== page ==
The Fourth Reich? The EU – An Emerging German Empire

EU Fourth Reich

In The Fourth Reich? The EU – An Emerging German Empire, Moore argues that Germany has not abandoned the Bismarckian dream of a ‘pan European Empire stretching from the Atlantic to the Urals and beyond’.

Drawing upon new research including diplomatic papers from Germany, the UK, Russia and America, she argues that Germany has continued to build a dominant position in Europe, using military force, aggressive diplomacy and now economic strength. This has continued even during periods that our ordinary history books describe as ‘defeats’. This new appraisal of history demonstrates 150 years of Germany’s imperial ambitions.

Endorsed by Professor Jeremy Black (Exeter University) and Forrest Capie (official historian of the bank of England, 2004-2010) the book sets out to demonstrate that the general consensus of the last 150 years is false.

Using evidence from the German historian Fritz Fischer, whose 1961 book Griff nach der Weltmacht (Grasp at World Power) Moore argues that blame for the first world war falls squarely upon Germany. She also argues that the Versailles treaty was not the punitive peace it has been portrayed – and the Germans paid only a tiny proportion of their reparations.

After the second world war Britain and France again failed to win the peace, while Germany recovered with alacrity – in 1947 its industrial capacity was 11% higher than in 1936 – even while its own population were still suffering greatly.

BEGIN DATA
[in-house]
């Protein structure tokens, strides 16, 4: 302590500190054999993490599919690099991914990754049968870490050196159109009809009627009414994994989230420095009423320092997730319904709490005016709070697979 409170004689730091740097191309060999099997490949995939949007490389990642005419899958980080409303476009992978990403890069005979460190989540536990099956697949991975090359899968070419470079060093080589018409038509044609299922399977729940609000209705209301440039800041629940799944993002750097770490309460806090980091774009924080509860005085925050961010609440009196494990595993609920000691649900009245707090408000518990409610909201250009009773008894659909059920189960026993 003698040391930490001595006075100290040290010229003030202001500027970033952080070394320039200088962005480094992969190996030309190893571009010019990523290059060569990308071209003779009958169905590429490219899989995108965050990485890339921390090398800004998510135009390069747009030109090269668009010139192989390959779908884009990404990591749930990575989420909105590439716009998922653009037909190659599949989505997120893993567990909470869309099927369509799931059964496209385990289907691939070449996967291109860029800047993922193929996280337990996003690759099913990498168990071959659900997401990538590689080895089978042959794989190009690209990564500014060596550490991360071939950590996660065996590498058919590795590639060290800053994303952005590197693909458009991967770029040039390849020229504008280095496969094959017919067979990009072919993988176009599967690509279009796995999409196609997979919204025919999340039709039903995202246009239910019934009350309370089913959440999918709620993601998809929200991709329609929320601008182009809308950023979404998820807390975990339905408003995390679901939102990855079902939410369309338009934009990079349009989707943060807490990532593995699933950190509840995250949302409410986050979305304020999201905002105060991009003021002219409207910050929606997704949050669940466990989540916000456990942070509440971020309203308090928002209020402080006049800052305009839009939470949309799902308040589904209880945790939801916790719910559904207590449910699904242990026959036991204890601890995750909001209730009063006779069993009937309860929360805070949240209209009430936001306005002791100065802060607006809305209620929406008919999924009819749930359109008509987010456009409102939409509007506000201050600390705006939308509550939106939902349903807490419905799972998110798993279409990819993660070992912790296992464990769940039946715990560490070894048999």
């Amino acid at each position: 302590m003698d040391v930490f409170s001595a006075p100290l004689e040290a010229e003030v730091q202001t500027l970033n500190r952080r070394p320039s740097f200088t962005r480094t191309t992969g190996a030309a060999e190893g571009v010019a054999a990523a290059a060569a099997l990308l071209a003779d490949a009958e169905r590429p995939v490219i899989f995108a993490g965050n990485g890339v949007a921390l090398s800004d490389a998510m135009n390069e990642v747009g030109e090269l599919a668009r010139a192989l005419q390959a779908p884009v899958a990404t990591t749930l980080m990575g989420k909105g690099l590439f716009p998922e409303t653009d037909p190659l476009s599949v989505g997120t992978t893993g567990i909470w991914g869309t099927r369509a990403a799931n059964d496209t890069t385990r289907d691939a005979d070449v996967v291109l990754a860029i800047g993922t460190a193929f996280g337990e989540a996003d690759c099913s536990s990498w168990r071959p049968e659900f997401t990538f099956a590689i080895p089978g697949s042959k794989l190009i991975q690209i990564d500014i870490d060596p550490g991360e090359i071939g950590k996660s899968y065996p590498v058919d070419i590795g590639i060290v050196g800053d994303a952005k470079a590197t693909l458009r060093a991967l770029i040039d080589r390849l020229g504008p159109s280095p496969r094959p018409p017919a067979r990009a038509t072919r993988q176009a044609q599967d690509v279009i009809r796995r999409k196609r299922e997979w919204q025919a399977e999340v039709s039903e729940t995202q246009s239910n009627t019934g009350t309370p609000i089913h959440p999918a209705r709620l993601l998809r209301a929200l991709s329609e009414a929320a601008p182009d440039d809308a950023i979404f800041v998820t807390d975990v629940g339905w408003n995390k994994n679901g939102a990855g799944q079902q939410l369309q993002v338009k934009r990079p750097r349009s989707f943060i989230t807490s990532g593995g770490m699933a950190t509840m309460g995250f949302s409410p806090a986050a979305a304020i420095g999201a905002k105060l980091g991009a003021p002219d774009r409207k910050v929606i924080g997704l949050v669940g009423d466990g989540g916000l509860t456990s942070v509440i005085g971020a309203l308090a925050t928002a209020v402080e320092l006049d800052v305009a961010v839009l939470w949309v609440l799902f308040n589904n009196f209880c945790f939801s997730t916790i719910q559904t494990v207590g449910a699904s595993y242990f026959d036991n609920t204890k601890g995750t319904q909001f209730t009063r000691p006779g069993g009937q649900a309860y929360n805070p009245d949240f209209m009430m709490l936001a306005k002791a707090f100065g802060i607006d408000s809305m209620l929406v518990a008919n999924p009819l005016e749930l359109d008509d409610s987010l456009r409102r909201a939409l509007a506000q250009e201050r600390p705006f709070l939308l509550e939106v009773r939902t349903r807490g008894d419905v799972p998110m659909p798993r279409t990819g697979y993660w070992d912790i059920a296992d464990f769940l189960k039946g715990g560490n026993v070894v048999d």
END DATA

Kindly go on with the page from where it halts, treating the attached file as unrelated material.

Mitteleuropa and the European Union
As the EU came into being, Moore suggests that it was not simply a French-led project. Mitteleuropa had been a dream of the 19th century pan-German Nationalists and the Nazis in 1942 wrote of their ambition to create a ‘European Economic Community’ under German domination. In 1950, the Madrid Geo-Political Centre (a Nazi think tank operating in exile after the war in Spain), revealed in its Secret Madrid Circular Letter that Germany had mustered American support for the idea because of American fear of communism.
Post-war West Germany prospers as bulwark against communism
Post war politics was driven by fear of the Soviets and the Cold War; Germany was brought on side but demanded a high price. In 1950 Germany’s war debts were slashed. In that same year many Nazi prisoners’ death penalties were commuted and many former Nazis walked free. 1955 saw a German balance of payments surplus of over 3.07 billion DM, and the Deutschmark by 1967 was viewed as the world’s strongest currency.

Post-unification Germany benefits from the Euro
With the fall of the Berlin Wall, and German reunification (achieved at considerable hardship for the former East Germans) the French and EU colleagues pushed for the single currency, seeing this in part as a bulwark against the domination of the Deutschmark. Yet this too has worked to Germany’s advantage; while German banks lent freely to Portugal, Ireland, Greece and Spain, these countries, unlike Iceland, were not able to default on their debts post – Lehman crash. In the run up to the crash German upward pressure on interest rates via the European Central Bank in turn impacted the economics of America and the rest of Europe, an important contributory factor to the 2008 crisis, Moore argues.


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